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The goal of company-provided training is to improve performance and, ultimately, business results. But in order to achieve this, employee training must change behavior. In Experiential Learning (Eagle's Flight, 2016), author Phil Geldart outlines the three distinct components of experiential learning:
Experiential learning is not the only way to deliver training. But when it is included with other forms of standard training such as role-play, case study and guided exercises, it can optimize the potential impact.
Here are eight reasons, according to Geldart, experiential learning leads to behavior change:
1. A powerful experience immerses the participants in the same way that real-world challenges do. The activity loses the sense of being a "training exercise" and rapidly becomes a real situation.
2. The experience is not simply a simulation of the trainees' real world. Rather, the activity is deliberately themed to mask any connection to their day-to-day reality, demanding that participants bring their capabilities to bear on what appears to be a totally different challenge.
3. The training is captivating and fun. People are drawn into the experience by the storyline and the problem it presents to the team.
4. The experience is an exact metaphor for the reality faced by the participants, which makes the debrief powerful, relevant and engaging. Participants see the parallels to their real-world situation and realize how they can improve performance on the job by applying the lessons learned.
5. The outcomes achieved in the experience are the results of behavior demonstrated by the team and the individuals on that team. Those improved results will similarly come whenever the new behaviors are applied on the job.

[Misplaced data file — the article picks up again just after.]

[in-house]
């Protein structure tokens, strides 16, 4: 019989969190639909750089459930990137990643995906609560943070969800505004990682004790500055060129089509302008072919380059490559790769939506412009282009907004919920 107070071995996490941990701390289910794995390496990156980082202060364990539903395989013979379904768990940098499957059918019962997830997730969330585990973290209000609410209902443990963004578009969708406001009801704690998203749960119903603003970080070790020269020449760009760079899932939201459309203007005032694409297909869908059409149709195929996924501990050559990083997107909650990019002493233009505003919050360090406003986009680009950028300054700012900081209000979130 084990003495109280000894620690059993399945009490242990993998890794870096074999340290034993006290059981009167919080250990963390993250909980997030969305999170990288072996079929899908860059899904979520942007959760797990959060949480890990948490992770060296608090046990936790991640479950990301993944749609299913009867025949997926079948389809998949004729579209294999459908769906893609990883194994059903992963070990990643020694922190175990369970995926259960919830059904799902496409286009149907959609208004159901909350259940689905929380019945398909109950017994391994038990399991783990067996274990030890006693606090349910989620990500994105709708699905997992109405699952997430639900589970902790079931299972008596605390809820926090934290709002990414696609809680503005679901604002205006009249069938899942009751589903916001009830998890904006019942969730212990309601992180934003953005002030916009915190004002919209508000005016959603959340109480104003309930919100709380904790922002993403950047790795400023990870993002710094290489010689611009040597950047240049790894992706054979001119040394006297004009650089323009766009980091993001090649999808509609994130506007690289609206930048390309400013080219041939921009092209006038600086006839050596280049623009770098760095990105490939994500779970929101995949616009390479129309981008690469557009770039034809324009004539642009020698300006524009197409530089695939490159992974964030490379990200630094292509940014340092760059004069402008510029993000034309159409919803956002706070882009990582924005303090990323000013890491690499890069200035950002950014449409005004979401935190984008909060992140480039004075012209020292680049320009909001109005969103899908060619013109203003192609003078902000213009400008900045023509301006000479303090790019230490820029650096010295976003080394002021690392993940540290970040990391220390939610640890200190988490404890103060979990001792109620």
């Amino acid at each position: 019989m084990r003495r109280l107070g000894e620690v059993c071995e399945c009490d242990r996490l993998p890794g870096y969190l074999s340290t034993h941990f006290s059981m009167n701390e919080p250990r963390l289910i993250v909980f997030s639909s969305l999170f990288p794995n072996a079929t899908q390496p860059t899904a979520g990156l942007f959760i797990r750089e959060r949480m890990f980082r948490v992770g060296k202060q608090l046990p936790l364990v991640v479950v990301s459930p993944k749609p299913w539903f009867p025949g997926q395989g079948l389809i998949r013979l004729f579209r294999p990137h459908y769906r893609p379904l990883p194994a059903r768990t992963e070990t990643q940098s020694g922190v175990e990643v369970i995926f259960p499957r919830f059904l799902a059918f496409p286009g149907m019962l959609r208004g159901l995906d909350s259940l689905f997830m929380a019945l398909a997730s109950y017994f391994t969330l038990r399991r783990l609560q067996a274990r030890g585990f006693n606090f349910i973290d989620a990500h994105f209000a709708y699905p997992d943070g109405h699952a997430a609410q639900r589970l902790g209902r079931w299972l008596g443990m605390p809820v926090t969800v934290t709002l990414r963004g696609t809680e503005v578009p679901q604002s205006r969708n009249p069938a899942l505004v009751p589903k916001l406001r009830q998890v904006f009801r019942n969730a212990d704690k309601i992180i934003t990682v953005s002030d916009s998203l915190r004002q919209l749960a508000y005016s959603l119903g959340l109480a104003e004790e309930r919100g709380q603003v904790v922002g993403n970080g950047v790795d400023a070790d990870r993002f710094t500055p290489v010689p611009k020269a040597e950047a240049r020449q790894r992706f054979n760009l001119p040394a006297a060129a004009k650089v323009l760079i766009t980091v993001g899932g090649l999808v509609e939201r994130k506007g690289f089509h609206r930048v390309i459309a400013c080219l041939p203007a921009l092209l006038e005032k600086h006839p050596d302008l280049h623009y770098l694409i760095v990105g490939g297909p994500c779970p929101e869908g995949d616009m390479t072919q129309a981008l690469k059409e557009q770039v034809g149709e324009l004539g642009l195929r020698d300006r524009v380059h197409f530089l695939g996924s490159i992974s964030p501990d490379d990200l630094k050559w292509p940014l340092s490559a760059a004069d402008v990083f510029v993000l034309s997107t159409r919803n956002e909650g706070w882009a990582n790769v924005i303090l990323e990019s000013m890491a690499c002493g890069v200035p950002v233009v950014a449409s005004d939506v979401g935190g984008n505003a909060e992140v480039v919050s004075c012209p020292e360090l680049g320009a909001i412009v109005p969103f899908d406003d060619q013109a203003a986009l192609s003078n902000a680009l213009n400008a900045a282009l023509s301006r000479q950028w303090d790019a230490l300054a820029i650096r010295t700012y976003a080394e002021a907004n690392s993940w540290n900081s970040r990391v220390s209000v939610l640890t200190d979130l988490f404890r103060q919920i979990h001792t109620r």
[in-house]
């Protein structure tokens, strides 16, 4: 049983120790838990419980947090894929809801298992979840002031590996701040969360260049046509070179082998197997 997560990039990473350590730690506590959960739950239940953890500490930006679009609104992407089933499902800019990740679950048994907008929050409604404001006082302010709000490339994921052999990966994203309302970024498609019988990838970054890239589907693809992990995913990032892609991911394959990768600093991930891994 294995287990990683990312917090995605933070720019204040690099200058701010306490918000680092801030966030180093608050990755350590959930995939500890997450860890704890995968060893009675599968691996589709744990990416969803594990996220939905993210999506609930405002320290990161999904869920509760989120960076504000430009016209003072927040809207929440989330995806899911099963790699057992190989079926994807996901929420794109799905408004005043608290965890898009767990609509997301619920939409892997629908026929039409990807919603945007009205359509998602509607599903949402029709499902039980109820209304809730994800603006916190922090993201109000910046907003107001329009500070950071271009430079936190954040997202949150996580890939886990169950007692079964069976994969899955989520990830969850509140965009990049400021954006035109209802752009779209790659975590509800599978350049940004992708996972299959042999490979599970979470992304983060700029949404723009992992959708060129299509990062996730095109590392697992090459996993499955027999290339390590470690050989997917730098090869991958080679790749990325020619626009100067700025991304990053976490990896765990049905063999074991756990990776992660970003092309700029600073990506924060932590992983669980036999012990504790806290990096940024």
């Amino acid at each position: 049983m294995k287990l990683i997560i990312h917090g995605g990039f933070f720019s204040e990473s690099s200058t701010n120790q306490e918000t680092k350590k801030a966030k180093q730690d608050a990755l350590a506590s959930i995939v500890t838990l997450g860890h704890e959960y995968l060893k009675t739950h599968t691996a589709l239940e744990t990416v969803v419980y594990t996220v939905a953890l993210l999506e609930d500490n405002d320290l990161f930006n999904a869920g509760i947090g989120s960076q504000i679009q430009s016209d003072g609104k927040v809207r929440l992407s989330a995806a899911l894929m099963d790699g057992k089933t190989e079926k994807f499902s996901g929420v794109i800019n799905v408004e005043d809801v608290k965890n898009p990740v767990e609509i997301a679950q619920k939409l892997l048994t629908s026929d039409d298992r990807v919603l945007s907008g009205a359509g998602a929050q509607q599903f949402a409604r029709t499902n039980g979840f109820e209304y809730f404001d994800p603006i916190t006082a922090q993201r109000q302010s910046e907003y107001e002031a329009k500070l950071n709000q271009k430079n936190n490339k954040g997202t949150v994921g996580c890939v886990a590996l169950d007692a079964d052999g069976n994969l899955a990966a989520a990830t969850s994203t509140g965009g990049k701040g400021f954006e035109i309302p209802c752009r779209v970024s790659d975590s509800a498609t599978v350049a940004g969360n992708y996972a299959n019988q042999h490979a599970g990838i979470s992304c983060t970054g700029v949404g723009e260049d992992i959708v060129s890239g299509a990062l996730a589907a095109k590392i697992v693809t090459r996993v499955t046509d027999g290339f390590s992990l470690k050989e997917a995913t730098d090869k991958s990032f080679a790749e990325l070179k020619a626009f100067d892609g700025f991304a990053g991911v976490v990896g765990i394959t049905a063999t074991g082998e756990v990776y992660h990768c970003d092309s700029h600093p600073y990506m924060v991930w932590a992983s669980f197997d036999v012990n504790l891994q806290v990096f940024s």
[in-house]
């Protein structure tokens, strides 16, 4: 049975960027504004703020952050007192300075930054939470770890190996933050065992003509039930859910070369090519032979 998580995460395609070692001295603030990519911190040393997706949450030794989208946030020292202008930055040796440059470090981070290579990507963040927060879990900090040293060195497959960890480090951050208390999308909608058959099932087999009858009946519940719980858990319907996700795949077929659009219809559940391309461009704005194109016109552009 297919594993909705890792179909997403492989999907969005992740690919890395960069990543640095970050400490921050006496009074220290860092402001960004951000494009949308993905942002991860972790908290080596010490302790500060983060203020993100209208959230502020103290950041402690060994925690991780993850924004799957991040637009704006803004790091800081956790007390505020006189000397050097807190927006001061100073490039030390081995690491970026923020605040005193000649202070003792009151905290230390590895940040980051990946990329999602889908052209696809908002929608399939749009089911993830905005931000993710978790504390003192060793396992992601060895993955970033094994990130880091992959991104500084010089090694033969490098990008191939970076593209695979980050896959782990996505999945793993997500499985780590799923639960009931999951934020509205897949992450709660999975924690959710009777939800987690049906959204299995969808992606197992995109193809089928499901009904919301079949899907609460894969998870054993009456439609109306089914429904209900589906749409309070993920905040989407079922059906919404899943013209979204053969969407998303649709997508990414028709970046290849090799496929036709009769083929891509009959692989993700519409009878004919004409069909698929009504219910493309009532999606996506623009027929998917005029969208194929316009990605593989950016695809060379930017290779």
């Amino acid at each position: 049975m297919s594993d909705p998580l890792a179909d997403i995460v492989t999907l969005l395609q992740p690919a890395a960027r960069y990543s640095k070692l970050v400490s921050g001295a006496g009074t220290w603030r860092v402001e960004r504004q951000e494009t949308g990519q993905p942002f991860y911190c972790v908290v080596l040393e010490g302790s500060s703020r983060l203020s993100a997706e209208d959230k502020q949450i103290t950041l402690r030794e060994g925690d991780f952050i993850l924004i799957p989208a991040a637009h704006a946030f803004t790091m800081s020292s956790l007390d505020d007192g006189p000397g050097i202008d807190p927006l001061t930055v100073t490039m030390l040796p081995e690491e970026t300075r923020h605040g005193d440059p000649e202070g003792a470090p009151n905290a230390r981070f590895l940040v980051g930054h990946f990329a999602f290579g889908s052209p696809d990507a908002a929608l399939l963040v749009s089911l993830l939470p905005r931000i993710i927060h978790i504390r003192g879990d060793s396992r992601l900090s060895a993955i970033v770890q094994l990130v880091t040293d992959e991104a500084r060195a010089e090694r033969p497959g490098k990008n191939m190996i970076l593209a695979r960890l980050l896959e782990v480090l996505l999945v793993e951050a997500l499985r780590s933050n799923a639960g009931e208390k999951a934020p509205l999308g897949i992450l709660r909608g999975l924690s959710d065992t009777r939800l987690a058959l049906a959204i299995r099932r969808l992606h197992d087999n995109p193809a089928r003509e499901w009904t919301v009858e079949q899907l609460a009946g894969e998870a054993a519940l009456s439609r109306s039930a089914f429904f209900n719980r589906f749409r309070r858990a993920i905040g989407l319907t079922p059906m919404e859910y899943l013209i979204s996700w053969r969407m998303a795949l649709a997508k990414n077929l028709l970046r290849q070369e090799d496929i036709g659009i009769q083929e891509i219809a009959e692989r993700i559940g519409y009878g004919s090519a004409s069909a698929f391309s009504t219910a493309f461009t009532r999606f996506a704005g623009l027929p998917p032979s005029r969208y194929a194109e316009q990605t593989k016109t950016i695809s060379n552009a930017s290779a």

6. Usually, the results of our behaviors take time to be seen. In an experience, time is compressed to a couple of hours at the most and there is an intense focus on a single desired outcome.
7. While the experience itself is heavily themed, the debrief allows room for flexibility. Typically, the experience will bring principles to life that are relevant to the content being trained. In the debrief, the facilitator can choose which principles to concentrate on and can determine how much time to allot to each one to reinforce on-the-job relevance.
8. One of the toughest hurdles for any training is building conviction in the participants that they need to change and that they actually can change. Upon completion of an experience, participants have done something concrete and have clearly seen the results.
"Experiential learning can be the difference between actually changing behavior, and only providing more information, with limited real behavior change," Geldart writes.
Desda Moss is managing editor of HR Magazine.
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